Many men whose temperaments were wholly unsuited to fighting joined up rather than be publicly humiliated or worse, but of course they were cannon fodder which was what the military needed for trench warfare. It must have been almost inevitable that these were the men most likely to be killed first.

You can read about this here   ( I recommend the last article by Frances Beckett it’s very moving) and here

Food for thought


See you next week or over on Photomania


There’s a reminder of what this blog is about here


You can see lots of photos on my other blog Helen’s Photomania here



17 comments on “White Feather caught in Thorns

  1. […] course of this year.  I have written about the world moving too fast for me, a lot about War and Peace ( no not the book ! ) guns and Wikileaks; discovering anew the activist in me, for which I am […]

  2. I really like the metaphor you used regarding the white feather. It represents the innocent people who have nothing to do with the war (i.e. children) who are drastically affected by the wars — indirectly and/or directly.

  3. artboy68 says:

    Beautiful, Helen!

  4. Tilly Bud says:

    An excellent post. I didn’t know the poem; thanks for sharing it.

  5. Excellent post, Hellen.

    Now I’m going to try to access your other blog. Whenever I have tried in the past from my phone I get totally thrown out of the net!

  6. scillagrace says:

    Very interesting and evocative post, Helen! This time period in history is Steve’s favorite…a pivotal shift in “civilization”, as post-modernism and cynicism gain a foothold and more. What part of the human spirit was damaged beyond repair by that first World War? Another interesting question: do we recognize the propaganda that we are subjected to even today? Military, economic, religious, any variety?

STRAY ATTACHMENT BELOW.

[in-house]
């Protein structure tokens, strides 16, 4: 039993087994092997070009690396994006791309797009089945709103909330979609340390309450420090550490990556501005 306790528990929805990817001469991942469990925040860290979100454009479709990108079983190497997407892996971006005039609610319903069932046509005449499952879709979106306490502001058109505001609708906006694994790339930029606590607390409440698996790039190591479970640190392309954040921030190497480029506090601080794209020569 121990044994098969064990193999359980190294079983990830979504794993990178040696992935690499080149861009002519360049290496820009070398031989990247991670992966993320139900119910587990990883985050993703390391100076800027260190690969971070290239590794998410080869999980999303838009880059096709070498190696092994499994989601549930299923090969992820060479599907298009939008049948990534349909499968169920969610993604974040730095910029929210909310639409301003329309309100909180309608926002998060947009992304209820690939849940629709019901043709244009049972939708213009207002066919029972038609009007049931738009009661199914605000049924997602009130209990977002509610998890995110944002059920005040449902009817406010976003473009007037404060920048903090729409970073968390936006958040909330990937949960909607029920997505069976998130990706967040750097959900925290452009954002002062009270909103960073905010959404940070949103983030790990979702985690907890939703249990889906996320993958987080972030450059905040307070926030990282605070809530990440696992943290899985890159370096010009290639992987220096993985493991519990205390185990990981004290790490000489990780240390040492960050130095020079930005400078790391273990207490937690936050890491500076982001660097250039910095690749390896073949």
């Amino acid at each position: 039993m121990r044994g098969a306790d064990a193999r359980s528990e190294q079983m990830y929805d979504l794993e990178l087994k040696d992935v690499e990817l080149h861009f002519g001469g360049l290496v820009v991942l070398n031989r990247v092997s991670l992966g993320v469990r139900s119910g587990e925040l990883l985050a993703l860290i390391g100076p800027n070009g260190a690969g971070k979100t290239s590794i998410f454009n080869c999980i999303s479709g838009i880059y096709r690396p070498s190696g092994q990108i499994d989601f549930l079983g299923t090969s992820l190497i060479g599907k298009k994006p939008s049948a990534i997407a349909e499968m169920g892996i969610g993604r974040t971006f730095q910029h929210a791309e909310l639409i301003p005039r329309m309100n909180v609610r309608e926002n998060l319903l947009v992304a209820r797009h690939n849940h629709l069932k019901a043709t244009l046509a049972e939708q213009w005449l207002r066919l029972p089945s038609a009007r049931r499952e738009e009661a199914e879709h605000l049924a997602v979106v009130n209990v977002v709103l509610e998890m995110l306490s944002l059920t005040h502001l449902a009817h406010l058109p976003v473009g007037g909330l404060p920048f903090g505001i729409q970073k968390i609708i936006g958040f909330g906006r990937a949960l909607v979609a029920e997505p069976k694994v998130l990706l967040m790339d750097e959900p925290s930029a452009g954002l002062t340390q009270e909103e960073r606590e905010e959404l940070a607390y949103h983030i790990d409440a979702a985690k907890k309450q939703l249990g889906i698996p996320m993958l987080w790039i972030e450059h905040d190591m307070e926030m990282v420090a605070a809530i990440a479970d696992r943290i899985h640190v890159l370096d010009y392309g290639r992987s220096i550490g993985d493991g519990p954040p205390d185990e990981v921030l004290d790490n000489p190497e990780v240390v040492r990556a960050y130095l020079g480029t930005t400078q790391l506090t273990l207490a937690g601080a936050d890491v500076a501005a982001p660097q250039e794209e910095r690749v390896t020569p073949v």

• hellenjc says:

      I think propaganda is a little more difficult today Scilla because of modern technology. The whole world usually knows what’s happening on the ground in a conflict within hours because of mobile phones, facebook, twitter etc.
      Of course there had been bloody conflicts before the 1st World war but there wasn’t the media to inform the masses..

      • scillagrace says:

        I do think media has changed, at least in the USA, and includes lots of hidden propaganda, except now we call it “spin”. Many of those “intrepid reporters” of the past are working an angle for a corporate wage. It used to be that journalists kept things real and intimidated the propagandists. I think that’s changed. But I do think technology has made it easier for the public to help keep things real!

      • hellenjc says:

        Gosh I like to think there are still some intrepid journalists.

  7. totsymae1011 says:

    I had an uncle who went to Vietnam and years later, he was startled at hearing loud noises and this was many years after the war, int he 1980s. These soldiers leave and none of them come back the same. We’ve been in battle so very long and the soldiers who go will continue to learn how to survive if they make it back home.